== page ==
John Beaumont, Kt., C.J.
1. This is a reference made by the Sessions Judge of Ahmedabad, and it raises a question of procedure on a prosecution under Section 60(b)(i) of the Factories Act, 1934.
2. The learned Sessions Judge referred the question to us because he thinks it is not free from doubt, and that it is desirable to get a decision. But I rather gather that his own opinion is not very strongly in favour of our accepting his reference. Government support the reference, which has rather surprised me, since I should have thought that it was tol the public interests to oppose it, because, if we accept the reference, I am satisfied that serious evasions of the Factories Act may follow.
3. The point which arises is this. The accused is the occupier of the Arvind Mills in Ahmedabad, and he was prosecuted under Section 60 of the Factories Act in respect of offences under Section s 37 and 42, that is in substance for allowing workmen to work beyond the prescribed hours. The complaint against him was lodged by the Factory Inspector. The accused by way of defence lodged a complaint against the Assistant Spinning Master under Section 71 of the Factories Act. Section 71) provides as follows :-
71(2). Where the occupier or manager of a factory is charged with an offence against this Act, he shall be entitled upon coimplaint duly made by him to have any other person whom he charges as the actual offender brought before the Court at the time appointed for hearing the charge ; and if, after the commission of the offence has been proved, the occupier or manager of the factory proves to the satisfaction of the Court -
(a) that he has used due diligence to enforce the execution of this Act, and
(b) that the said other person committed the offence in question without his knowledge, consent or connivance, that other person shall be convicted of the offence and shall be liable to the like fine as if he were the occupier or manager, and the occupier or manager shall be discharged from any liability under this Act.
4. The question for our decision is whether, when a complaint is lodged by an accused under Section 71, the Factory Inspector, as the complainant in the original complaint, can cross-examine the accused when he goes into' the witness-box to prove his own complaint. The effect of Section 71 is that when an occupier or manager is charged and the Inspector proves that an offence has been committed, a special statutory defence is open to the occupier or manager, which statutory defence involves his lodging a complaint against a third party which complaint has to be heard at the same time as the original complaint. In a sense no doubt you have two complaints, but they are both in connection with the same offence and they both have to be dealt with together. It was held by the Calcutta High Court in Government of Bengal v. J.A. Murray (1928) I.L.R. 56 Cal. 400 that on the second complaint the occupier or manager (i.e. the accused on the first complaint) has to go into the witness-box to prove his complaint, and he is liable to be cross-examined, although in that case the only actual decision was that he was liable to be cross-examined by the other person or persons who had been brought before the Court on his complaint; but the Court did not hold that the Factory Inspector was not entitled to cross-examine the witne Section s In the present case the learned Magistrate allowed the Factory Inspector to cross-examine the occupier (i.e. the accused on the first complaint), who had gone into the witness-box on the second complaint, and I think the learned Magistrate was perfectly right. The learned Sessions Judge has referred the matter to us because he feels a doubt about it. He suggests that the second complaint was an independent complaint and that the Factory Inspector was not a party to it; but the learned Judge has lost sight of the fact that the second complaint is merely a statutory defence to the first complaint, and the accused on the first complaint, having, elected to avail himself of such statutory defence, has thereby abandoned the privilege of not going into the witness-box, a privilege which otherwise he would have enjoyed as an accused person. Having gone into the witness-box, I' can see no reason why the complainant on the first complaint should not be at liberty to cross-examine him in order to show that the defence to the first complaint is not well-founded. Unless the Factory Inspector has the right of cross-examination, it is plain that serious evasions of the Act may take place. It may be easy for the manager and occupier to get some underling to accept responsibility, and the underling, who is probably always a first offender, would get off lightly whilst the real culprit, who may be an old offender in this respect, would escape altogether by a collusive defence. I think that in the interests of justice it is desirable that the Factory Inspector should have the right to cross-examine a person whom he has charged if that person chooses to go into the witness-box to set up a statutory defence. We, therefore, make no order on the reference.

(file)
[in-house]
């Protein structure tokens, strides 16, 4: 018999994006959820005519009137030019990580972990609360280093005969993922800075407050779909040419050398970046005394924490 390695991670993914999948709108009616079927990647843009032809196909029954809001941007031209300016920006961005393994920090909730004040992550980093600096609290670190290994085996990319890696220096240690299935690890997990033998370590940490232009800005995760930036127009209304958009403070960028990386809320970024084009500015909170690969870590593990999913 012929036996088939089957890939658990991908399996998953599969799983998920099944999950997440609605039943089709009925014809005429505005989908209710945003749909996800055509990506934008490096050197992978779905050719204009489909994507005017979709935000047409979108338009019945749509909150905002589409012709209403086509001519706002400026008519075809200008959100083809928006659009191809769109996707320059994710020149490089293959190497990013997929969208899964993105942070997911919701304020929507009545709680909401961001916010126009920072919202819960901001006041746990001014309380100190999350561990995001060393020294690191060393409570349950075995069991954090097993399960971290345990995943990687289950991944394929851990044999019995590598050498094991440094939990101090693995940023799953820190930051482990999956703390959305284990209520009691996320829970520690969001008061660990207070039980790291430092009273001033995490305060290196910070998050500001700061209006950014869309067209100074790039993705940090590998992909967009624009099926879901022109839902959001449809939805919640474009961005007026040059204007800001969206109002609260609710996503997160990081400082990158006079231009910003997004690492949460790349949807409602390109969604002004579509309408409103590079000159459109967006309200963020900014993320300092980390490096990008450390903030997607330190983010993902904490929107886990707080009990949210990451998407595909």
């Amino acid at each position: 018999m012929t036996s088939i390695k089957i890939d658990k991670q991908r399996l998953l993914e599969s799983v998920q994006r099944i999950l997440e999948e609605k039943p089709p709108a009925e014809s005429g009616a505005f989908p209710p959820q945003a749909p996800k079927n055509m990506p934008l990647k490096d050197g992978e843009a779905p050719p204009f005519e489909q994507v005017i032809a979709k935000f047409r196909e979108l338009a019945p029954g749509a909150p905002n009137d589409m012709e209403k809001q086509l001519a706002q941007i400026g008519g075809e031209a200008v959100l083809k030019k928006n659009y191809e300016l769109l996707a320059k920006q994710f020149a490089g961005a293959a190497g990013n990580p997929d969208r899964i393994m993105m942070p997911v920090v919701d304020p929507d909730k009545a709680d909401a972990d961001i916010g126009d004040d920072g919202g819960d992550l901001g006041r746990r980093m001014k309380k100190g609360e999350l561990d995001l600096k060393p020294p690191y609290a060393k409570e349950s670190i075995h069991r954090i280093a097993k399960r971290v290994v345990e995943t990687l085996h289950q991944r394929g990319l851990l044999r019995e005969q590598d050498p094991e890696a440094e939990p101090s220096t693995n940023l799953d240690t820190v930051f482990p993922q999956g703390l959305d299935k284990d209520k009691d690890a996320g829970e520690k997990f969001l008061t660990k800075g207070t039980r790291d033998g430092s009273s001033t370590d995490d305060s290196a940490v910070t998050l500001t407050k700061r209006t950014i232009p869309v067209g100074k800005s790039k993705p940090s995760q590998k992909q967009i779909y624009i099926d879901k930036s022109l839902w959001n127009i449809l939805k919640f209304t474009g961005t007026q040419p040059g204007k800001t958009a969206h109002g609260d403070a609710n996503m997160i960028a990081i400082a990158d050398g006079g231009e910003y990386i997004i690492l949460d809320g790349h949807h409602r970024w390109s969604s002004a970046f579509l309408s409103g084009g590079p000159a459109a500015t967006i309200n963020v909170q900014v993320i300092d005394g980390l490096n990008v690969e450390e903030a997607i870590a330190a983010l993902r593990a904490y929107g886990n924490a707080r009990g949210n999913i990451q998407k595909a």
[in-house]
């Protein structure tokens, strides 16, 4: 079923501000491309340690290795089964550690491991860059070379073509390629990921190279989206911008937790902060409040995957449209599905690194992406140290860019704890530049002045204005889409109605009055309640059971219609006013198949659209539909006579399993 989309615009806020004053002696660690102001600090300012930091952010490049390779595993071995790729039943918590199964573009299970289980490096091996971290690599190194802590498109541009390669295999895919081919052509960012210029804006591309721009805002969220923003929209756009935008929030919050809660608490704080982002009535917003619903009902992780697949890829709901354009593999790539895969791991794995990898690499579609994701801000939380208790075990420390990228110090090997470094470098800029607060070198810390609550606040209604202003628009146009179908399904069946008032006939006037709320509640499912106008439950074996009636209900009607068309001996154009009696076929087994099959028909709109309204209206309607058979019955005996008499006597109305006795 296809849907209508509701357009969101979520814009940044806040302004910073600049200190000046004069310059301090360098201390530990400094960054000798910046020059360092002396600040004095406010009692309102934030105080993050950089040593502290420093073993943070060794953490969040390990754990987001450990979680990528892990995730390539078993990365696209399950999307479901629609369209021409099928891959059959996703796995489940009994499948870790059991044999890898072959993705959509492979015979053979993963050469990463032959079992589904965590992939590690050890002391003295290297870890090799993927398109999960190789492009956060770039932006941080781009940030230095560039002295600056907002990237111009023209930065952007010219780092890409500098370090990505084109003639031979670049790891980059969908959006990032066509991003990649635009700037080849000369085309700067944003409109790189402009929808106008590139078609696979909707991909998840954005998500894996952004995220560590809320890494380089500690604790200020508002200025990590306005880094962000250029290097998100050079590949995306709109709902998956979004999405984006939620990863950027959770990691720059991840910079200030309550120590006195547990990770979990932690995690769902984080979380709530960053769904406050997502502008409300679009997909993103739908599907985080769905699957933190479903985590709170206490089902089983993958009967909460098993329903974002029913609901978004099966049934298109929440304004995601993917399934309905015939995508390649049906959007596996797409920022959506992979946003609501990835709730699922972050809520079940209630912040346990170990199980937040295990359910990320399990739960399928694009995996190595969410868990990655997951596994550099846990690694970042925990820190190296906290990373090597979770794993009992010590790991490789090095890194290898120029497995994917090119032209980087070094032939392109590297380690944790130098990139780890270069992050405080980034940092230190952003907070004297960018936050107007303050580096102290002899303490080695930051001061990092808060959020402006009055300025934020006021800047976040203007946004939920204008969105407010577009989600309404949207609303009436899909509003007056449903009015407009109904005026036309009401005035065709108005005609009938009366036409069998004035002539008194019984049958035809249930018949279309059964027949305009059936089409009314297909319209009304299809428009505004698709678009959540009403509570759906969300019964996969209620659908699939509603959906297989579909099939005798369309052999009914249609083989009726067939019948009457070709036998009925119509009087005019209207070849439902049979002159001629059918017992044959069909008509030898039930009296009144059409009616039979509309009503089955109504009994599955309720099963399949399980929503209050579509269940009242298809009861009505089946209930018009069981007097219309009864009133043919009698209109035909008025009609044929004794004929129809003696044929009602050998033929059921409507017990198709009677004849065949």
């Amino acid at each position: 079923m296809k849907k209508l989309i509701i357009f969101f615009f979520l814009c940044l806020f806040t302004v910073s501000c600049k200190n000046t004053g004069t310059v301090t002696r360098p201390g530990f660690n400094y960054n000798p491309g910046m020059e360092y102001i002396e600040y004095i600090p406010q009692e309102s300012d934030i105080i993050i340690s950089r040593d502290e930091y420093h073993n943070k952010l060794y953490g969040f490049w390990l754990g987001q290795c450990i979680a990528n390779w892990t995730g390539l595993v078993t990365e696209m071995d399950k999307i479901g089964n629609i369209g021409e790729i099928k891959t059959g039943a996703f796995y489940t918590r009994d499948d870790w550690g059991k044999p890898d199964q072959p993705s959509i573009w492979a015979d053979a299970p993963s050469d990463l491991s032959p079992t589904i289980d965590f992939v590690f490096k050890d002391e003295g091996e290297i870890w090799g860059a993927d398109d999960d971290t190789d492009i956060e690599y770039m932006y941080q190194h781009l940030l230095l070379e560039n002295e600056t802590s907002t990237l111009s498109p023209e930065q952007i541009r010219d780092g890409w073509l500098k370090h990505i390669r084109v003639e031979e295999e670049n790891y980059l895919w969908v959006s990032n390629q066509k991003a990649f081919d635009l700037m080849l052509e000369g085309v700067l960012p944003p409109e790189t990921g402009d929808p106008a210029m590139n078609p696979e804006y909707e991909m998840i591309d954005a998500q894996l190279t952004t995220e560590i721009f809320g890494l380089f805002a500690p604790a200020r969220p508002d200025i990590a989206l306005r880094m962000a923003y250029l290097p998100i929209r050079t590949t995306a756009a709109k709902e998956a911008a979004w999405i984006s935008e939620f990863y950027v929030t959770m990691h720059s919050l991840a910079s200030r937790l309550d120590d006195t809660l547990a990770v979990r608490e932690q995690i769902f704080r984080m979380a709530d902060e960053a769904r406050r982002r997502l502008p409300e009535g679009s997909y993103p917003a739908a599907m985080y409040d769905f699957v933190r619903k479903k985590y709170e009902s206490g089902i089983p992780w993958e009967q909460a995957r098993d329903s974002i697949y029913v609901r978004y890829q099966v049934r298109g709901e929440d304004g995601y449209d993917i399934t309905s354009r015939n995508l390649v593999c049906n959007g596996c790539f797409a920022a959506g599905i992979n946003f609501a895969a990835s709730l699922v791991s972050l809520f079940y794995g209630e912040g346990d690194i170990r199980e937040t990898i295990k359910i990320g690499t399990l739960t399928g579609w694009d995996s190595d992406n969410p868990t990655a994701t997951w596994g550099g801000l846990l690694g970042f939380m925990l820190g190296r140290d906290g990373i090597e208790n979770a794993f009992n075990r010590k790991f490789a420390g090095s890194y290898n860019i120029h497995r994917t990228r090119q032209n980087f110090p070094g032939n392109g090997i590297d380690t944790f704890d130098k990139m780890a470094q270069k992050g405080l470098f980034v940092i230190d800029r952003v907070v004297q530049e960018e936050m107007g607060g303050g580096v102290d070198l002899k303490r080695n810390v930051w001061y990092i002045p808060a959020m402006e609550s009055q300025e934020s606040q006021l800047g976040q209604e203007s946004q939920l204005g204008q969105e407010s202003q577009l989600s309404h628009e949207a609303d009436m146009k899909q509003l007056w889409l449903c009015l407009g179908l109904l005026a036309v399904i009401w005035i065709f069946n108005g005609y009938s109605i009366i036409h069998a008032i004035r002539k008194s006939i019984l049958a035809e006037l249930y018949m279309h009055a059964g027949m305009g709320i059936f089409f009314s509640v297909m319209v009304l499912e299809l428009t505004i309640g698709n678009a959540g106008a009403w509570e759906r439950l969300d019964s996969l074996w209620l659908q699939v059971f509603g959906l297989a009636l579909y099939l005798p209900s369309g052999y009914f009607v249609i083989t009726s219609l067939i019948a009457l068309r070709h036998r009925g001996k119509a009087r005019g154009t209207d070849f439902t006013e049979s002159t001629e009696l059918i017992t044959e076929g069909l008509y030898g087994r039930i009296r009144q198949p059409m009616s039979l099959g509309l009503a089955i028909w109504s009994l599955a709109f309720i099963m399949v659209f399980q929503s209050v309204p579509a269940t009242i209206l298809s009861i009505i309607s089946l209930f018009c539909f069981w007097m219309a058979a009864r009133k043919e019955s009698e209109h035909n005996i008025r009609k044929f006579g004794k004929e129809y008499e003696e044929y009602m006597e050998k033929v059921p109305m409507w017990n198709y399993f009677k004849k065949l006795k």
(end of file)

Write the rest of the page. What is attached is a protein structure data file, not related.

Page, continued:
5. I agree.